Vice-President Joe Biden will raise the United States' concerns with China's leaders and seek clarity on their intentions in setting up an Air Defence Identification Zone (ADIZ) during his three-nation Asian tour next week.
While Washington has called the new zone destabilising, senior administration officials stressed that Mr Biden will not be in Beijing to deliver a demarche, but to make the broad point that an "emerging pattern of Chinese behaviour" is unsettling neighbours.
Defence Secretary Chuck Hagel, in a phone call to Japanese Defence Minister Itsunori Onodera on Wednesday, said the new zone "raises the risk of misunderstanding and miscalculation".
The ADIZ announced last Saturday overlaps part of Japan's zone and covers disputed islands in the East China Sea known as Senkaku to the Japanese and Diaoyu to the Chinese.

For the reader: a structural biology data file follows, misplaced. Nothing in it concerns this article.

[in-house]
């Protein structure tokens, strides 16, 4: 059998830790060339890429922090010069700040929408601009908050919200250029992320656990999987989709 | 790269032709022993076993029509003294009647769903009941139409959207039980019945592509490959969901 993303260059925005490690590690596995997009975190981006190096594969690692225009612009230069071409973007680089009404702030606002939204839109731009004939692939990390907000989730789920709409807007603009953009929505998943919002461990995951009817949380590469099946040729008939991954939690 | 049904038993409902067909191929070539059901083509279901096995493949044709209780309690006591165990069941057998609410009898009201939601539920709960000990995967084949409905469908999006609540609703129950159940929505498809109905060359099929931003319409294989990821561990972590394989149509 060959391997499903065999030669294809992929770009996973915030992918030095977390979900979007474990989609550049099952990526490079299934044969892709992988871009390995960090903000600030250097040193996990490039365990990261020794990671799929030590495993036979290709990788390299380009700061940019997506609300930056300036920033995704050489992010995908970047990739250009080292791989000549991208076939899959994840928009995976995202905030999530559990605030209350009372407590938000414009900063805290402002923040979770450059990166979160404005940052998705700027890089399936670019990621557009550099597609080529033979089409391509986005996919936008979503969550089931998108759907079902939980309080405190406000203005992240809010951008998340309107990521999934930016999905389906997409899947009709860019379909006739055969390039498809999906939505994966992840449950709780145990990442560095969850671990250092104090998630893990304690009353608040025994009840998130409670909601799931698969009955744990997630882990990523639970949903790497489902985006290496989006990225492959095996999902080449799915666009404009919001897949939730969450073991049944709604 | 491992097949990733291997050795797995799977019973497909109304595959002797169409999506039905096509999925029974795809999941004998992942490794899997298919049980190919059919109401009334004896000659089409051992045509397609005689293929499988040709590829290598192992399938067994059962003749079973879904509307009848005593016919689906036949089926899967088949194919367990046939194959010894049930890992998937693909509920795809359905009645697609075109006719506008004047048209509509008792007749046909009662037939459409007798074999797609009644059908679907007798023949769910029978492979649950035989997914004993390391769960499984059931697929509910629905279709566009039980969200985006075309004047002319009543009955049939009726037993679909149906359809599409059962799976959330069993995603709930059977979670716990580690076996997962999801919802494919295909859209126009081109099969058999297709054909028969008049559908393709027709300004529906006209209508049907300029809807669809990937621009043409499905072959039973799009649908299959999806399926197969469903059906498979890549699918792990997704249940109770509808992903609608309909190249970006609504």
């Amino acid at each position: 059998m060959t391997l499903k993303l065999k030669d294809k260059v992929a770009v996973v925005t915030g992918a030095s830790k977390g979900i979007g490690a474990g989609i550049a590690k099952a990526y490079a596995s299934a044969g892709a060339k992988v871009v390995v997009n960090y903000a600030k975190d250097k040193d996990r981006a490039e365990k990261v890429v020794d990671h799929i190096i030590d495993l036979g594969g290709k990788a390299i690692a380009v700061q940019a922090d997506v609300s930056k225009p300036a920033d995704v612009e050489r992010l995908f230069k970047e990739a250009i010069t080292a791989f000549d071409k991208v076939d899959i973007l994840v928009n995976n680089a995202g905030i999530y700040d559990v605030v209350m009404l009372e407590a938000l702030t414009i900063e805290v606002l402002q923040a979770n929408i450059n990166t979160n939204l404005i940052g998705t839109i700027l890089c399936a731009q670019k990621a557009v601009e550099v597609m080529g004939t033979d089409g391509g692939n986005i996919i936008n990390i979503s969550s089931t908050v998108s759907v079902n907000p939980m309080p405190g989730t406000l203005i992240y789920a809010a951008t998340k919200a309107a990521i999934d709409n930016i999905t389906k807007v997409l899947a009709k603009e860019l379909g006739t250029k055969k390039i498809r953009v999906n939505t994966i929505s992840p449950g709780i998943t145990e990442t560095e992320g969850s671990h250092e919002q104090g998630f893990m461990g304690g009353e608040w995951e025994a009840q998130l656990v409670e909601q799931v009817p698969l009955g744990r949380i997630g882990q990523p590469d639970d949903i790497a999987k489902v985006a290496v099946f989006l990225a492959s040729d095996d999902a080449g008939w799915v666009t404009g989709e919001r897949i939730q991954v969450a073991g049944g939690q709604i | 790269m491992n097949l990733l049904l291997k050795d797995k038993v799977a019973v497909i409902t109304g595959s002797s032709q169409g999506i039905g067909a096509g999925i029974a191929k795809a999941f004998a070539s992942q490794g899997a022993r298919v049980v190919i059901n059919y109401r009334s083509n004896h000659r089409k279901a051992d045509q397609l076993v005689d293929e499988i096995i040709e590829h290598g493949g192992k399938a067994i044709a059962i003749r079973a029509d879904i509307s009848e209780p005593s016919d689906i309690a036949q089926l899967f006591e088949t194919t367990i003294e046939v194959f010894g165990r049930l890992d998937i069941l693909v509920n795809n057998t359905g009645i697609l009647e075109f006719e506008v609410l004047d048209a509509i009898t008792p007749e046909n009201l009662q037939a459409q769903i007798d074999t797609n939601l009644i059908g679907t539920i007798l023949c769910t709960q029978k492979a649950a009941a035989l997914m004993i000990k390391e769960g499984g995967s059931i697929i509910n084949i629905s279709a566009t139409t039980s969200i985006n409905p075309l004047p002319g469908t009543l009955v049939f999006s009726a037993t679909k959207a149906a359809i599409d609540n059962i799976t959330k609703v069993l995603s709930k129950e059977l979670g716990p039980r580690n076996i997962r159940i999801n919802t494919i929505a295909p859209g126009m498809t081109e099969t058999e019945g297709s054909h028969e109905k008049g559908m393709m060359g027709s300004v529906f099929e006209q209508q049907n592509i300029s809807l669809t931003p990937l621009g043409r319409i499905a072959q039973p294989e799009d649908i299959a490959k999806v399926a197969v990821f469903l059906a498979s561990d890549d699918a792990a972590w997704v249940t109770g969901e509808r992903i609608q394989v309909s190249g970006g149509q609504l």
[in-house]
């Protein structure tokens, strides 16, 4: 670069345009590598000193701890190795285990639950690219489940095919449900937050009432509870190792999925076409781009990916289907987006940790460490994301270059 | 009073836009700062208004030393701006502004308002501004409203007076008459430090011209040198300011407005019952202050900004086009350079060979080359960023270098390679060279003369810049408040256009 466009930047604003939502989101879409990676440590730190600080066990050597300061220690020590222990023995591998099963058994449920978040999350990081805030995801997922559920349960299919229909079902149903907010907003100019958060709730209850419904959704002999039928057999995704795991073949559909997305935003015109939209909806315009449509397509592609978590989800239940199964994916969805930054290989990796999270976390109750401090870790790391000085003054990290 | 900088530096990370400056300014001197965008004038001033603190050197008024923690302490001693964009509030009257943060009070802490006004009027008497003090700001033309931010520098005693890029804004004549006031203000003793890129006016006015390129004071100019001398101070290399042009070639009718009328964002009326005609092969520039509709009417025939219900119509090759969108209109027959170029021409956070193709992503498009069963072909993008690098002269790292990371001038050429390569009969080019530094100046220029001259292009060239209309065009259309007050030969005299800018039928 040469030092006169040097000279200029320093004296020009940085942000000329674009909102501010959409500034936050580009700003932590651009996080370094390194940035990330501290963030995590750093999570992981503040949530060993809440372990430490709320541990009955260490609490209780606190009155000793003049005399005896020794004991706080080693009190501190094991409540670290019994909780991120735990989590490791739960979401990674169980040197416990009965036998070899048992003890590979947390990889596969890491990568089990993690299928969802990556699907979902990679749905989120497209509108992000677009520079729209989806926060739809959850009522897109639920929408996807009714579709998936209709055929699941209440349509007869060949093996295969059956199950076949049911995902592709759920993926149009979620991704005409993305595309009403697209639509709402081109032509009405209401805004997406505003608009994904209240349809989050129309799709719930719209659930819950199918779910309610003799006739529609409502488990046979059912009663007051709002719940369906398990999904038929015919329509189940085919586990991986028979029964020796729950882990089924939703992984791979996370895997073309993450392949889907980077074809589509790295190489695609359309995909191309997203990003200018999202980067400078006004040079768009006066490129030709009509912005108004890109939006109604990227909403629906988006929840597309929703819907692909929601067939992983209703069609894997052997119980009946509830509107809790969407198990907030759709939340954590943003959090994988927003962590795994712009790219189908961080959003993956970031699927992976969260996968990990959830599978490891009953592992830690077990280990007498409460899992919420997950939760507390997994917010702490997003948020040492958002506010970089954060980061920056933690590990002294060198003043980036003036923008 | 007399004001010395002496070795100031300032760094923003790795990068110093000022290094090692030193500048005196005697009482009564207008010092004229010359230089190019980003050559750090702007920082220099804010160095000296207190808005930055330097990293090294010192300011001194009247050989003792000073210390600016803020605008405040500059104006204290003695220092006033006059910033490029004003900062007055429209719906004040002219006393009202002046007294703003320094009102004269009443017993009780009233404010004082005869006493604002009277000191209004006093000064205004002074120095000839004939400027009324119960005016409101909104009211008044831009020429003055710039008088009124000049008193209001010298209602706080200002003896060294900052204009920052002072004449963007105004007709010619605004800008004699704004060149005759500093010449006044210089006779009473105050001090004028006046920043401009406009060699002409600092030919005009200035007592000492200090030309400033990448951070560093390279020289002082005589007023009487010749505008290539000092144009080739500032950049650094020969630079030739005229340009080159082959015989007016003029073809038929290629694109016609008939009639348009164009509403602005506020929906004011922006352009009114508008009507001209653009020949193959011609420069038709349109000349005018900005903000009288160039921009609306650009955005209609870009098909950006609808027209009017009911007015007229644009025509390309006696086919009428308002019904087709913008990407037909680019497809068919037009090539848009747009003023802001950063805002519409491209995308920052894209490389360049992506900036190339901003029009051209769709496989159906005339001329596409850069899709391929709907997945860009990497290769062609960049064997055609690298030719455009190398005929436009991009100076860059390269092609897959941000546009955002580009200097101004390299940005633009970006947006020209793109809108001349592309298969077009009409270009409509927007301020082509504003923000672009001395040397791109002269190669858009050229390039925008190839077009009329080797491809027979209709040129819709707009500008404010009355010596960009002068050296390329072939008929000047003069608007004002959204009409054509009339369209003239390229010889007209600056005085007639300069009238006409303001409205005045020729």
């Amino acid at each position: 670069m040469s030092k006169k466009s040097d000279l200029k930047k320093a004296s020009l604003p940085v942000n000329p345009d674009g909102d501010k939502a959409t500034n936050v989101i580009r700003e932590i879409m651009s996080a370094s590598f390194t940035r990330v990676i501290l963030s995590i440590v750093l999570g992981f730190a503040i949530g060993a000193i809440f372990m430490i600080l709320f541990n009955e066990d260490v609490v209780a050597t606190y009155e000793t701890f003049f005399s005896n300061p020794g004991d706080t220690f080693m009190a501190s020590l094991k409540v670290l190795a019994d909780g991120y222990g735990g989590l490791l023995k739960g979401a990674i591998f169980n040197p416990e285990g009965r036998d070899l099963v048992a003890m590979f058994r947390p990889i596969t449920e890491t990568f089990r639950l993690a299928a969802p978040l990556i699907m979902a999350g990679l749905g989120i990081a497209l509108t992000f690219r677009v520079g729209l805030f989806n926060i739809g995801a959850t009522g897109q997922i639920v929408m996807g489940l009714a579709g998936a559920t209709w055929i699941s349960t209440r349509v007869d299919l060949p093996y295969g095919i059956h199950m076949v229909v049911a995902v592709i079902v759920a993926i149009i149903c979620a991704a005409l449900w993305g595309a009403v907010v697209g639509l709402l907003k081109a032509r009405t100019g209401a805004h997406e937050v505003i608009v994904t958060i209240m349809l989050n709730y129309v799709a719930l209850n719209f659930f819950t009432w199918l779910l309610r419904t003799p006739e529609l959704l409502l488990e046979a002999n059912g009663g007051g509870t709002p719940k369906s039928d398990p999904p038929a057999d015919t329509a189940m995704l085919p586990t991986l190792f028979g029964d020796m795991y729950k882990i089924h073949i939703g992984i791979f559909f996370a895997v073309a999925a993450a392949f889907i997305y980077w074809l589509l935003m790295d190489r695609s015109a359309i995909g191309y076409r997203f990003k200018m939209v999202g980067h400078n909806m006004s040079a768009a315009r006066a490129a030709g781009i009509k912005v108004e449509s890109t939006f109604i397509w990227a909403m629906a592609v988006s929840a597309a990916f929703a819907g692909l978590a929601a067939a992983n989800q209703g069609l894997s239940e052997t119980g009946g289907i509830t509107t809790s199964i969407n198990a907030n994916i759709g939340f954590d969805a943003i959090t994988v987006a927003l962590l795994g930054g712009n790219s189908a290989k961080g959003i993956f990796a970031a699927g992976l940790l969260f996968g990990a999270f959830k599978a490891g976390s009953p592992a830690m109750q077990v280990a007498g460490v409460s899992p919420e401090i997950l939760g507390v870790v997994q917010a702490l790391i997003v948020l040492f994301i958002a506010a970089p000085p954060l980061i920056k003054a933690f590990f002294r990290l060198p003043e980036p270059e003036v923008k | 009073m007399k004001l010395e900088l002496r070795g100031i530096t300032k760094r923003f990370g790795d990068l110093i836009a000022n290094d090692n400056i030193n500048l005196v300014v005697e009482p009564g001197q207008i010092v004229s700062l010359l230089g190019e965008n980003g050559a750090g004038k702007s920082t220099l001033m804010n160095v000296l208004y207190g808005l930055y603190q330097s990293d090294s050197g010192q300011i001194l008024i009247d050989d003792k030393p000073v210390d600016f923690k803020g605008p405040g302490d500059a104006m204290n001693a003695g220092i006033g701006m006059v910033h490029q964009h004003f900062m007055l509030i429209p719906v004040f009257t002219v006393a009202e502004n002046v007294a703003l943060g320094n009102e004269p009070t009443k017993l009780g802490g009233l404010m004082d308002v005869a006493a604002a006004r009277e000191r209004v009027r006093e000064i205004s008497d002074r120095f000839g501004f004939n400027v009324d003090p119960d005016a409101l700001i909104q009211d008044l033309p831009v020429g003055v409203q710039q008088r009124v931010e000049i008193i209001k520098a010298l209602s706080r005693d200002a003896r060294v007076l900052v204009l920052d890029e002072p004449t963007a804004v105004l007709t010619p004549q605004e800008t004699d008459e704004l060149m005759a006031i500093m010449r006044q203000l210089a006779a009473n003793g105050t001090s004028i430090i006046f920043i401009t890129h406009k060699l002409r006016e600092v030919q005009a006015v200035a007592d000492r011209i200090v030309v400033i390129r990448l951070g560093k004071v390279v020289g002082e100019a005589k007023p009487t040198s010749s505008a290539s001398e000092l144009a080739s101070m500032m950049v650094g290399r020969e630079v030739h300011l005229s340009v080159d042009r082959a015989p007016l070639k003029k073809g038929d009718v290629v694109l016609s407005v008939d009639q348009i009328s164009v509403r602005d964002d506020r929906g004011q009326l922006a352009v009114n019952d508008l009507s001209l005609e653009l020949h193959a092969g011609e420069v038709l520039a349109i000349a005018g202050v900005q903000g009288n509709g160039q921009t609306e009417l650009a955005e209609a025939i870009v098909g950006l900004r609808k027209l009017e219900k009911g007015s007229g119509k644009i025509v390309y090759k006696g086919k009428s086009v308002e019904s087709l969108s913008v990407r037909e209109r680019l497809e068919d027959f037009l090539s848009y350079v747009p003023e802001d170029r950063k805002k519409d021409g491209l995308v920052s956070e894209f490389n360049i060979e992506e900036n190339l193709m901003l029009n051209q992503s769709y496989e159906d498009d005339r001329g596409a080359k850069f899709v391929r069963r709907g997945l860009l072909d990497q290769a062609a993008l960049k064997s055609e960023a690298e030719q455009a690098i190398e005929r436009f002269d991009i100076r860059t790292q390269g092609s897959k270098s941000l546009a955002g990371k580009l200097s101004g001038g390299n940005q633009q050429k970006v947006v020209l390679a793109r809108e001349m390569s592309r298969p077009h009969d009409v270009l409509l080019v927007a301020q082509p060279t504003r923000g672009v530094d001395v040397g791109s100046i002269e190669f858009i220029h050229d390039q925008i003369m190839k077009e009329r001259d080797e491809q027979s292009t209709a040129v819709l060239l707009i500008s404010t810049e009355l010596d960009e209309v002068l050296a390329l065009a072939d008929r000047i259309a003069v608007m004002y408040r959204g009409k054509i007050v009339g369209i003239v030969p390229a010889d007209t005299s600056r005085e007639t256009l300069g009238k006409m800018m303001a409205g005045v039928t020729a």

Besides praising Tokyo's restraint, Mr Hagel also assured its ally that the US-Japan security pact covers the disputed islands.
With the new zone, all aircraft passing through it must submit their flight plans to the Chinese.
That requirement was tested early this week when two unarmed US B-52 bombers crossed the zone unannounced.
Tokyo also instructed its commercial carriers not to comply with the new rules.
Senior administration officials said China's move raised a num- ber of questions, and Beijing needs to "clarify its intentions".
"We are talking about international airspace. We are not talking about over-flights of sovereign territory, and so there is legitimate interest by the United States, as well as by the international community," a senior official said during a conference call on the Vice-President's trip to China, Japan and South Korea.